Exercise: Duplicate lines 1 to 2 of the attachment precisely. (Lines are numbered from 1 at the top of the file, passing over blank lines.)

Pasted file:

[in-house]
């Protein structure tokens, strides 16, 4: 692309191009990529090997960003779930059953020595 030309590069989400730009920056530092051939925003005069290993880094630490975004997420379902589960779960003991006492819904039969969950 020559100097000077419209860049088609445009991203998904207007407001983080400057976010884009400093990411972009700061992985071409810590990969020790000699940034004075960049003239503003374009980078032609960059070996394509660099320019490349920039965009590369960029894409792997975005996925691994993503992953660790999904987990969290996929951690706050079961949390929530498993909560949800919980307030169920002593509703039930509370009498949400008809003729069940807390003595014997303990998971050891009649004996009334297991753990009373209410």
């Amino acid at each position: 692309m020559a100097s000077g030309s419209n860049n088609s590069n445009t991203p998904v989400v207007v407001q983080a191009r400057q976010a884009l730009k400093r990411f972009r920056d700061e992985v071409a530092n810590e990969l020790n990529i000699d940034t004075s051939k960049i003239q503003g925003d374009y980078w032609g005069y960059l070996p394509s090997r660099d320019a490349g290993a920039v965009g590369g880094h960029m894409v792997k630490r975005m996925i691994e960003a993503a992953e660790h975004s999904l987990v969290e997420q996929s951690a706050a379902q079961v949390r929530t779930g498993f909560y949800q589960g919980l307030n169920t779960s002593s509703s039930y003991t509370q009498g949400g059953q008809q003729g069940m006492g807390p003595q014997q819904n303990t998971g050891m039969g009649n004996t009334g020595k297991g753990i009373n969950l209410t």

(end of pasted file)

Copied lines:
[in-house]
């Protein structure tokens, strides 16, 4: 692309191009990529090997960003779930059953020595 030309590069989400730009920056530092051939925003005069290993880094630490975004997420379902589960779960003991006492819904039969969950 020559100097000077419209860049088609445009991203998904207007407001983080400057976010884009400093990411972009700061992985071409810590990969020790000699940034004075960049003239503003374009980078032609960059070996394509660099320019490349920039965009590369960029894409792997975005996925691994993503992953660790999904987990969290996929951690706050079961949390929530498993909560949800919980307030169920002593509703039930509370009498949400008809003729069940807390003595014997303990998971050891009649004996009334297991753990009373209410």